The next train was a REAL shocker! A very short train and so ugly with horrible graffiti this time. No first class....everything about our trip seemed to change. On the other train, the countryside was wonderful, the seats comfortable, the windows clean. Now the villages seemed to all have military patrols. Men with rifles watching the train pass. On the map it appeared we were on the border of Turkey and heading North again. We were following a river with patches of forest, (a bit like Sauvie's Island along the Columbia River in Oregon) and directly on the other side was Turkey. It felt unfriendly, and I thought...."Russia".

Five minutes before our station another passenger, who we guessed worked for the railroad, urged us to have our bags by the door and ready to get off quickly. So when the train stopped and the conductor opened the door we were there ready...a couple of men (station masters?) from the Pithio Station come up...not to help us off, but to start shouting that we should not get off the train! Because of excitement, because of language differences, and confusion, we did not understand why we could not get off! "No get off, No train! Stay on train"! No matter how many times we told them we had to get off, that this was our destination, we kept being told that there WAS NO TRAIN, and to stay on! If we had stayed on, we would be in Bulgaria!

The conductor was only interested in getting us off! His duty was to get us onto the platform so the train could continue. Well now, this was becoming bewildering. The conductor won. We got off and he jumped back on the train, and the train started moving immediately. Meanwhile, the Pithio Station Masters did not know what to do with us. What we found out they were trying to tell us is this: The train we were to connect to...had left 2 hours previously, there was no train until 4:00 AM the next morning! Just what they expected us to do if we continued to Bulgaria is anyone's guess. At least they would be rid of us!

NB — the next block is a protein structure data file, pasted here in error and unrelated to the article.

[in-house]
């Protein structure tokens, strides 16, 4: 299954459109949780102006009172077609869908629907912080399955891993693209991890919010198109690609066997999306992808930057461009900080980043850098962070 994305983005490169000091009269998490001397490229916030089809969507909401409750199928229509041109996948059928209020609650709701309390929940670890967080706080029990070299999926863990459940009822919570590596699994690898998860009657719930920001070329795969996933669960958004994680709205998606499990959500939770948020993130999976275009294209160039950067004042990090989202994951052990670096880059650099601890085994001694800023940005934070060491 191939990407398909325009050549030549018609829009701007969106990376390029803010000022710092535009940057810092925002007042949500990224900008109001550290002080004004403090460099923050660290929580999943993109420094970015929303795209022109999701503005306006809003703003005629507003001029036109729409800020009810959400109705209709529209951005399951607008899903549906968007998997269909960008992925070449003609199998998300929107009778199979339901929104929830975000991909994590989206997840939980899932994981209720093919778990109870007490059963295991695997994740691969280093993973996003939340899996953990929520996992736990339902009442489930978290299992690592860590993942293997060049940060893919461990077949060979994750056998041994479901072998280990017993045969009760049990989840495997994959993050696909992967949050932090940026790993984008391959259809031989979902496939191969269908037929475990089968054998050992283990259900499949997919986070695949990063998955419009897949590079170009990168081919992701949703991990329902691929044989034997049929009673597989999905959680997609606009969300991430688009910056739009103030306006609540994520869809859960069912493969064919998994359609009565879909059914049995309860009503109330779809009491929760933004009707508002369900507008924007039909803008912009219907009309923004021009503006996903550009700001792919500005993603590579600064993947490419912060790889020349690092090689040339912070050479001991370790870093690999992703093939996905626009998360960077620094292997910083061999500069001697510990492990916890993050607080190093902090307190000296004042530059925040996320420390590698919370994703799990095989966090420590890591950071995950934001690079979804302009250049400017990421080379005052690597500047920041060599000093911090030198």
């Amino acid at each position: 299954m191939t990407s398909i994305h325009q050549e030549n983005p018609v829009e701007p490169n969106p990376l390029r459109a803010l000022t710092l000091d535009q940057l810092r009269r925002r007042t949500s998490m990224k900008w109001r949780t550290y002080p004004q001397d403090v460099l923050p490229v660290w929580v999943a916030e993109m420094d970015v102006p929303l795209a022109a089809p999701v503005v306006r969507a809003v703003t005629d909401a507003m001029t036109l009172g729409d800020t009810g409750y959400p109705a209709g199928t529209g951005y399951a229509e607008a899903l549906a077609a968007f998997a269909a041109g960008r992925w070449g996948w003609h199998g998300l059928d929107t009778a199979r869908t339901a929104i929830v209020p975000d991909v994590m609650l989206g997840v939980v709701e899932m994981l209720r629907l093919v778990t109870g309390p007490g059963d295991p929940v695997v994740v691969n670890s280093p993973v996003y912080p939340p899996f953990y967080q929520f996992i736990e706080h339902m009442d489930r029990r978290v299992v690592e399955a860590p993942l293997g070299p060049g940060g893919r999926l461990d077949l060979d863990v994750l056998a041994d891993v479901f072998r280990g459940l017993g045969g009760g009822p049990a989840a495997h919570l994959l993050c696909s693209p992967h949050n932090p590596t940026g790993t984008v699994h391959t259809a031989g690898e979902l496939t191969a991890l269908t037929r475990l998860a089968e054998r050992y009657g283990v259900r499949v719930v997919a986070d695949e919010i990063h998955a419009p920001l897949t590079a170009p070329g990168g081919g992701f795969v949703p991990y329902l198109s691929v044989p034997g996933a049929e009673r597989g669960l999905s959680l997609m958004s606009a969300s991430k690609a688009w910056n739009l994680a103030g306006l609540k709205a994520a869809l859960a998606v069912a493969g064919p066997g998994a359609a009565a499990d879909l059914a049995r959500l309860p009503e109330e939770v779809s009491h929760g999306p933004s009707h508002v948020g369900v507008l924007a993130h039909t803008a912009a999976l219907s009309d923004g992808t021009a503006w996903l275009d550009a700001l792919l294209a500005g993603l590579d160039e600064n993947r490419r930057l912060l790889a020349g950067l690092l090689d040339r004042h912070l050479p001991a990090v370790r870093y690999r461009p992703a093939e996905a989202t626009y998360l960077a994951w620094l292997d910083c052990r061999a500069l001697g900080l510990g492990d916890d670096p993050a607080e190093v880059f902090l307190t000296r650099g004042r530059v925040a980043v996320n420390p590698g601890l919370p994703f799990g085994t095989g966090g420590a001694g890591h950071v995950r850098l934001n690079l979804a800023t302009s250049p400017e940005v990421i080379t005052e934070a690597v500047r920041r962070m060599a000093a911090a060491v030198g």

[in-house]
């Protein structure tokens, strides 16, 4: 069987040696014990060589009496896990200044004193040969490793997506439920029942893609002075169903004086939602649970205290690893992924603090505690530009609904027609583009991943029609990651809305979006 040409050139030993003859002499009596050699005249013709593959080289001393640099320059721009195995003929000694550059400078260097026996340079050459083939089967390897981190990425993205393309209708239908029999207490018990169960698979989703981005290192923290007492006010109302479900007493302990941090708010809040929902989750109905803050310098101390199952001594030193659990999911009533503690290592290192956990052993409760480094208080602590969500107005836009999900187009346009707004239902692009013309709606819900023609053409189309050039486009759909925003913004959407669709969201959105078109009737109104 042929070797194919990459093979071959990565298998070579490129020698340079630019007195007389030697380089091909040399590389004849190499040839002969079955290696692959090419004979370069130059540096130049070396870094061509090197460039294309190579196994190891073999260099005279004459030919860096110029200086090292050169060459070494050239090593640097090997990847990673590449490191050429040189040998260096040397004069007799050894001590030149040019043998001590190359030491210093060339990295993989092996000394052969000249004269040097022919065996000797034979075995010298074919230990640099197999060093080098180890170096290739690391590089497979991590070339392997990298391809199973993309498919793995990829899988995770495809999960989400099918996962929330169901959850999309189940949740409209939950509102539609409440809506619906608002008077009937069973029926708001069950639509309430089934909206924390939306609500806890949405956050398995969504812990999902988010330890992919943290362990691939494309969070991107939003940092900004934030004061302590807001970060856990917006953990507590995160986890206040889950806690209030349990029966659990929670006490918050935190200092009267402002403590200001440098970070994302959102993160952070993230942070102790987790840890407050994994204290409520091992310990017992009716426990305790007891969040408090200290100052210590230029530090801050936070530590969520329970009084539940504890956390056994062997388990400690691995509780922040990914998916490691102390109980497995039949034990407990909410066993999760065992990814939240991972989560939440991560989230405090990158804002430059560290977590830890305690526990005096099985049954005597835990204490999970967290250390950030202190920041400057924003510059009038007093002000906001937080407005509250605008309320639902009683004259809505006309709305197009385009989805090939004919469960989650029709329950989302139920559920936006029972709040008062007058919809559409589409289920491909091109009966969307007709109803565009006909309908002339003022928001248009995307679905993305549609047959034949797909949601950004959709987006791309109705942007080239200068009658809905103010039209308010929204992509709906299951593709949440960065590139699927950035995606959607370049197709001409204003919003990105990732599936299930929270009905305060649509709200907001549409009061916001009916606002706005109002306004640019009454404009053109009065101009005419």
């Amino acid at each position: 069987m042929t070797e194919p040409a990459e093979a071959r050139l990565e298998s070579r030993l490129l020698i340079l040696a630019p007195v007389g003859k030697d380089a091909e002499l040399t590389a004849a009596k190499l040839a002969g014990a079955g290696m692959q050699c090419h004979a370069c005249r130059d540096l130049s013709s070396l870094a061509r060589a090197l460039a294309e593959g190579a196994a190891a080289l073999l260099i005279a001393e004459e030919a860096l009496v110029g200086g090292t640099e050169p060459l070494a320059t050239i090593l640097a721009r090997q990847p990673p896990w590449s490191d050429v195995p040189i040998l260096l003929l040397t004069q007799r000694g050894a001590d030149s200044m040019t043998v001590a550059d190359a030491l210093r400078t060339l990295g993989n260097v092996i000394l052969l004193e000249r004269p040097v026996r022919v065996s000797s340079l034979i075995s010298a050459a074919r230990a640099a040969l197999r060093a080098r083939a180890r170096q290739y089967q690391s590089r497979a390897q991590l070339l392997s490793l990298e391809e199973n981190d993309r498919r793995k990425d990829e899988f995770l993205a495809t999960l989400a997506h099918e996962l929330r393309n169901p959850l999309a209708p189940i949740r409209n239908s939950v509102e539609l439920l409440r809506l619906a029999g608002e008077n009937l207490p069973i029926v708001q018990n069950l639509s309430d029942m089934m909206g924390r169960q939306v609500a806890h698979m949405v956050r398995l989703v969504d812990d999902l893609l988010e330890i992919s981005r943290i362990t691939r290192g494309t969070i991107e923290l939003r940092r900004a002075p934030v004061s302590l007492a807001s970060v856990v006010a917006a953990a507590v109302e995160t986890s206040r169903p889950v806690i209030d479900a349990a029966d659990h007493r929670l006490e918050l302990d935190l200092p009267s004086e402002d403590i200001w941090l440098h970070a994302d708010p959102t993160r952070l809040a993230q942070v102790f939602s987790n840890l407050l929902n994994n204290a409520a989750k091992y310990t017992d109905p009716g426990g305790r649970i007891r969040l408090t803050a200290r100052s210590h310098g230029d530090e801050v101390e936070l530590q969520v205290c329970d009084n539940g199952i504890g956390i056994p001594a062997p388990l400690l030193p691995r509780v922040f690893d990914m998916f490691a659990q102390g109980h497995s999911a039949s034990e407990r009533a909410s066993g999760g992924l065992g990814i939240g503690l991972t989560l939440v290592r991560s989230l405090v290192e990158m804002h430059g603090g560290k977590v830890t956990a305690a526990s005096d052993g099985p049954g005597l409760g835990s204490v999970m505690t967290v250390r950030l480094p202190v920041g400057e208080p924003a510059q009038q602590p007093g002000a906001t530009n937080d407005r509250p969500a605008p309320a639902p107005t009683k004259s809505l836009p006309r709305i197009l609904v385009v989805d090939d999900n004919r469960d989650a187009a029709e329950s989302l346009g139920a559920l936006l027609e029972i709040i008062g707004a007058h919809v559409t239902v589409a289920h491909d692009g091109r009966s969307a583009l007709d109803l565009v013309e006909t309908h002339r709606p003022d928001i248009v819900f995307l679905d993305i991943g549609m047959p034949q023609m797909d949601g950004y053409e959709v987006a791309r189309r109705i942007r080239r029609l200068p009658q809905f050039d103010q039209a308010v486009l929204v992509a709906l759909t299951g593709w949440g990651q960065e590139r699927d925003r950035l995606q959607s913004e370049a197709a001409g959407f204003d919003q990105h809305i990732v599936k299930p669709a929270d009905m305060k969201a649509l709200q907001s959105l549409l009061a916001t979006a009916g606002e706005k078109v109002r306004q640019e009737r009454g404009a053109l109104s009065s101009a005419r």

The only other person to get off with us was the young German back packer, who, being German and use to precision was totally stunned at the looseness of schedules, the lateness of trains, etc. Welcome to Greece, young man!

What do we do for the next ten plus hours? That is the best part of the story. Tune in for the next post!
Clue: We did not spend the whole time in this waiting room with the switchman's motorbike.

1 comments:

At November 17, 2008 12:12 AM Lauren said...

That is a fantastic building though. Won't see anything like that in the United States. Although I'm sure waiting wasn't too fun. :)